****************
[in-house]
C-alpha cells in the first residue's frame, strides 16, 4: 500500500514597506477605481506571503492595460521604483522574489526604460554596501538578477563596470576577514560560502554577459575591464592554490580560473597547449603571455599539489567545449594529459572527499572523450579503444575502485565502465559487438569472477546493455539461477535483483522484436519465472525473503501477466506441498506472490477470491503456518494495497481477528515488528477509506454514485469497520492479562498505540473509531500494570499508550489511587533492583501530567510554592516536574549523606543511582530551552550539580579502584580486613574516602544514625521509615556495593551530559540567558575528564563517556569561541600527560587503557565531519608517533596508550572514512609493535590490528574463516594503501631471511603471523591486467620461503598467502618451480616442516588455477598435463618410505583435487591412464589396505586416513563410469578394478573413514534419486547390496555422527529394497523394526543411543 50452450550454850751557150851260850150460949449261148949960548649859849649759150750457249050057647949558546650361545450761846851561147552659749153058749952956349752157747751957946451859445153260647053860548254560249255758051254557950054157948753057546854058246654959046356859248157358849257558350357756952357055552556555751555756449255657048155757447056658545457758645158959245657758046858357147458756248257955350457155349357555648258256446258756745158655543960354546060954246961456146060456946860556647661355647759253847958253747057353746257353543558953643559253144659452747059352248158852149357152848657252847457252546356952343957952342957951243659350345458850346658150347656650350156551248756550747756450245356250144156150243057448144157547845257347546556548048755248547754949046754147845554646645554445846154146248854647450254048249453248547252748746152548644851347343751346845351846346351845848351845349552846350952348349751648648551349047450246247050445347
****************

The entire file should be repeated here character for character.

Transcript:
[in-house]
C-alpha cells in the first residue's frame, strides 16, 4: 500500500514597506477605481506571503492595460521604483522574489526604460554596501538578477563596470576577514560560502554577459575591464592554490580560473597547449603571455599539489567545449594529459572527499572523450579503444575502485565502465559487438569472477546493455539461477535483483522484436519465472525473503501477466506441498506472490477470491503456518494495497481477528515488528477509506454514485469497520492479562498505540473509531500494570499508550489511587533492583501530567510554592516536574549523606543511582530551552550539580579502584580486613574516602544514625521509615556495593551530559540567558575528564563517556569561541600527560587503557565531519608517533596508550572514512609493535590490528574463516594503501631471511603471523591486467620461503598467502618451480616442516588455477598435463618410505583435487591412464589396505586416513563410469578394478573413514534419486547390496555422527529394497523394526543411543 50452450550454850751557150851260850150460949449261148949960548649859849649759150750457249050057647949558546650361545450761846851561147552659749153058749952956349752157747751957946451859445153260647053860548254560249255758051254557950054157948753057546854058246654959046356859248157358849257558350357756952357055552556555751555756449255657048155757447056658545457758645158959245657758046858357147458756248257955350457155349357555648258256446258756745158655543960354546060954246961456146060456946860556647661355647759253847958253747057353746257353543558953643559253144659452747059352248158852149357152848657252847457252546356952343957952342957951243659350345458850346658150347656650350156551248756550747756450245356250144156150243057448144157547845257347546556548048755248547754949046754147845554646645554445846154146248854647450254048249453248547252748746152548644851347343751346845351846346351845848351845349552846350952348349751648648551349047450246247050445347